Food is fuel
This is a simple concept that we were taught as children. If we want our bodies to function better, more efficiently we need to “eat right”. But, what does that really mean? How can such a simple concept be so complicated? Every day we are bombarded by messages about how to eat: Keto Diet, Paleo Diet, Mediterranean Diet, South Beach Diet, Atkins Diet, and the list goes on.
Where to start?
At the beginning – Food is Fuel. Food is made up of nutrients. Nutrients are needed for growth, metabolism and other body functions. Nutrients can be classified as macronutrients and micronutrients. Macronutrients are required in large amounts and are carbohydrates, proteins, and fats. Micronutrients are chemical elements or substances required in small or trace amounts for normal growth and development. Micronutrients include water soluble vitamins, fat soluble vitamins, minerals, and water.
Carbohydrates can be thought of as fuel. They are the most common source of energy and are an important part of a healthy diet. Carbohydrates are found in grains, dairy, and fruit. Protein supports tissue structure and repair, helps immune cells fight inflammation and infection, supports enzymes that regulate metabolism and helps maintain our internal pH balance. Animal sources are the most commonly known source of protein. However, protein is also found in legumes (beans), lentils, soy products, peanuts, nuts, whole grains, seeds, and some vegetables. Fats are important for our energy reserve, protecting our vital organs and the transport of fat-soluble vitamins. Fats are found in whole grains, dried beans, peas, peanuts, and animal proteins. These are our macronutrients.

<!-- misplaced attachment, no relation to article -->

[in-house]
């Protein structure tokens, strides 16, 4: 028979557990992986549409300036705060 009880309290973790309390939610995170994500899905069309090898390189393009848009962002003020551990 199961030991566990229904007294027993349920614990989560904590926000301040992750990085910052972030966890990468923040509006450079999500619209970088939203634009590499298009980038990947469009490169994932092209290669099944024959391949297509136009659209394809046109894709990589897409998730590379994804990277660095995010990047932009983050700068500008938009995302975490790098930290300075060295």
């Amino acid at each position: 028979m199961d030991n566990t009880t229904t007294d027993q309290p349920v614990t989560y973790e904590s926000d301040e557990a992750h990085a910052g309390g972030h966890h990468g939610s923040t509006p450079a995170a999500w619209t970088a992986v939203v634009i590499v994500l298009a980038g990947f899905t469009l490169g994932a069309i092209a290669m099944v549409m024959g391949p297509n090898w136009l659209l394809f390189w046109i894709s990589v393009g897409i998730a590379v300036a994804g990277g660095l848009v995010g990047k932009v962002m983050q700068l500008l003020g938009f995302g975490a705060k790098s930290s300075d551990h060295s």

Micronutrients are critical to body function and need to be consumed through the diet. Micronutrients are vitamins and minerals. Micronutrients are found primarily in fruits and vegetables, but can also be found in animal sources.
Eating a wide variety of foods is the best way to ensure you are getting all of the nutrients your body needs. However, no matter how well we eat there are times, such as a when a health condition develops, that we experience a deficiency or insufficiency and our bodies need additional nutrients. This is the time to turn to a dietary supplement. A dietary supplement is intended to supplement one’s diet and is not considered food. Supplements should be used in addition to a healthy, well-balanced diet and not in place of food. Native Remedies offers a broad assortment of herbal supplements developed by a team of natural health experts to provide additional micronutrients for specific health conditions.
by Mary Ellen Kosanke